Moreover, from Traction Avant to DS series, Citroen was one of the most technologically avant-garde companies on the planet. And while ARPANET, the precursor of the Internet, was a closed specialized network, France had the first popular Internet called the Minitel. Starting from 1982, most land lines in France came with a small screen that enabled people to make reservation, to get a cab, to communicate with others using some kind of bulletin board technology. As a result, most of the French telephone network was digital. If I remember correctly, at the time, their network was close to 80 percent digital, when the rest of the world, including the US, had only a fraction of their analog network converted.

The booming economy, an advanced technological infrastructure with high industrial productivity, a progressive electorate and finally a socialist government led to a number of societal advances. Their health sector has been routinely selected as the best in the world. Their schools are of high quality yet inexpensive. Their working people have some of the highest number of vacation days per year in the world. And they only have to work 35 hours a week. They retire relatively early and they die old.

In the intervening years, instead of adapting, reforming and therefore protecting these important gains, French society lost its societal perspective and social solidarity. Instead every trade union in every sector wants to keep what they acquired but they no longer care if everyone else's taken away. For instance, subway drivers were given important concessions due to risks associated with their job during World War II, including a very early retirement age. Even though there are no such risks any longer, they routinely go on strike to maintain those rights, which are very difficult to justify when cost-cutting affects other municipal workers.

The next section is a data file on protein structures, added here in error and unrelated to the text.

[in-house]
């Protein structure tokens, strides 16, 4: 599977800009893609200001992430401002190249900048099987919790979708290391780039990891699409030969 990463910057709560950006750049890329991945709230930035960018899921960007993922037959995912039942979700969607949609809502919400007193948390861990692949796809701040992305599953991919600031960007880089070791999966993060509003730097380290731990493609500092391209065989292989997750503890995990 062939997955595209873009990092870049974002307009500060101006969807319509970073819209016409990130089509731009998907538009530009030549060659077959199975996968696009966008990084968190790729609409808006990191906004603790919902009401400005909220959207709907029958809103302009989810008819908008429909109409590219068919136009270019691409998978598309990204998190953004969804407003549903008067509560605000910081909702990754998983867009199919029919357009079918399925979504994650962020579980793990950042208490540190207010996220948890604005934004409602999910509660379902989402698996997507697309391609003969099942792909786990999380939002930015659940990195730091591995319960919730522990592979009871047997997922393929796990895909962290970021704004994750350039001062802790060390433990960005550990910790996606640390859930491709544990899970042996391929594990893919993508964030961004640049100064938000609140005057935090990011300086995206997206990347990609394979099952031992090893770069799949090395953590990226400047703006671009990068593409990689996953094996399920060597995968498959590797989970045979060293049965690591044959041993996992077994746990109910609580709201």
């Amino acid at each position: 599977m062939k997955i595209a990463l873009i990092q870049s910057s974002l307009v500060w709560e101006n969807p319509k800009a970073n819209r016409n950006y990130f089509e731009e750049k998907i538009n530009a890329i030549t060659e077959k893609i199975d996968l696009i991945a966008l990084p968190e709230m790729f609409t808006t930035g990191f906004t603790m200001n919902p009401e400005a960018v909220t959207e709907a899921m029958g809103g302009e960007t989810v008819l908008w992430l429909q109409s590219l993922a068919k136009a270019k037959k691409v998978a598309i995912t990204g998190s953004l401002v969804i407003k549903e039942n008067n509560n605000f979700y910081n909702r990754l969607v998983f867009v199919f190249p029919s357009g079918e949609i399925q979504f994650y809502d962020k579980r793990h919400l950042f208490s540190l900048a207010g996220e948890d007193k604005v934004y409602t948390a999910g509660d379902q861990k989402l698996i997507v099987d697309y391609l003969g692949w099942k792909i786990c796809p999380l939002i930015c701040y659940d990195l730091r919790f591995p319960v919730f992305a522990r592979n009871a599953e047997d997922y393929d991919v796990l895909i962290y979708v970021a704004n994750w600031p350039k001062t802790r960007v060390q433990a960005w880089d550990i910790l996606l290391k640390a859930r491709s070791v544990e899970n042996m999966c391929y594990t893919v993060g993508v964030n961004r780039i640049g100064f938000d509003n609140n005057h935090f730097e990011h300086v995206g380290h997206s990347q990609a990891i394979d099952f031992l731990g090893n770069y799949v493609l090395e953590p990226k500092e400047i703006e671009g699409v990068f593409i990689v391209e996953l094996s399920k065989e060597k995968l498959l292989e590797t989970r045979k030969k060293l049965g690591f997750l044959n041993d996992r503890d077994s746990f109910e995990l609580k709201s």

Health care is running into serious difficulties due to rising costs and inadequate funding of the sector. Instead of thinking about reforming what is acclaimed as an excellent system, people ask for more and they want to pay less for it. The same is true of the education sector. And while productivity is still quite high in the industrial sector (due mostly to the creation of capital-intensive facilities that favor machines over labor), it is abysmally low in the service sector.

Any talk of reform is shut down almost immediately. By now, the social solidarity of 30 years ago has been replaced by a "me, myself and I" perspective. If you ask (almost) anyone in France, they will tel you that the problems are caused by "immigrants" who abuse the health care system by bringing in illegally their relatives and getting them treated in hospitals. In the same vein, French people are convinced that the decline of social services, including unemployment insurance and state assistance programs are also the immigrants' fault as all of them are unemployed and reproduce like crazy, sucking unemployment benefits and state assistance programs dry.